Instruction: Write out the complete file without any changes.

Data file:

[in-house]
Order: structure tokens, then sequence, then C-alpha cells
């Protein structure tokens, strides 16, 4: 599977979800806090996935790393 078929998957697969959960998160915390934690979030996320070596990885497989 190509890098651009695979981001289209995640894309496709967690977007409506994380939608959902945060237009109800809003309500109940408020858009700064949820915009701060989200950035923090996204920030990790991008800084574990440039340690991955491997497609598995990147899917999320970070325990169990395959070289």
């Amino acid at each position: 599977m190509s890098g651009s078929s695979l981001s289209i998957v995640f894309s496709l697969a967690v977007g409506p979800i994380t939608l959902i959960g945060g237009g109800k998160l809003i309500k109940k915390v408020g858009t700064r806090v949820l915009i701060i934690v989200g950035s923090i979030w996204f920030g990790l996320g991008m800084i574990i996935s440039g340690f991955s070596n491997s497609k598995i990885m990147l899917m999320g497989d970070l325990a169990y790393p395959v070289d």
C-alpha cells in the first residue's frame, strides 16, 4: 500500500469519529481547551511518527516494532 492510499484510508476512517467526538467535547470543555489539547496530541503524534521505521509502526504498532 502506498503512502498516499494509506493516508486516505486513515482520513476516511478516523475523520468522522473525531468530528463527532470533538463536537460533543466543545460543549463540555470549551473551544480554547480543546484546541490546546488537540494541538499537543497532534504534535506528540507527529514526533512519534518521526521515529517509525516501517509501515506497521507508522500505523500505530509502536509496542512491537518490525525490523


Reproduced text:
[in-house]
Order: structure tokens, then sequence, then C-alpha cells
């Protein structure tokens, strides 16, 4: 599977979800806090996935790393 078929998957697969959960998160915390934690979030996320070596990885497989 190509890098651009695979981001289209995640894309496709967690977007409506994380939608959902945060237009109800809003309500109940408020858009700064949820915009701060989200950035923090996204920030990790991008800084574990440039340690991955491997497609598995990147899917999320970070325990169990395959070289």
């Amino acid at each position: 599977m190509s890098g651009s078929s695979l981001s289209i998957v995640f894309s496709l697969a967690v977007g409506p979800i994380t939608l959902i959960g945060g237009g109800k998160l809003i309500k109940k915390v408020g858009t700064r806090v949820l915009i701060i934690v989200g950035s923090i979030w996204f920030g990790l996320g991008m800084i574990i996935s440039g340690f991955s070596n491997s497609k598995i990885m990147l899917m999320g497989d970070l325990a169990y790393p395959v070289d």
C-alpha cells in the first residue's frame, strides 16, 4: 500500500469519529481547551511518527516494532 492510499484510508476512517467526538467535547470543555489539547496530541503524534521505521509502526504498532 502506498503512502498516499494509506493516508486516505486513515482520513476516511478516523475523520468522522473525531468530528463527532470533538463536537460533543466543545460543549463540555470549551473551544480554547480543546484546541490546546488537540494541538499537543497532534504534535506528540507527529514526533512519534518521526521515529517509525516501517509501515506497521507508522500505523500505530509502536509496542512491537518490525525490523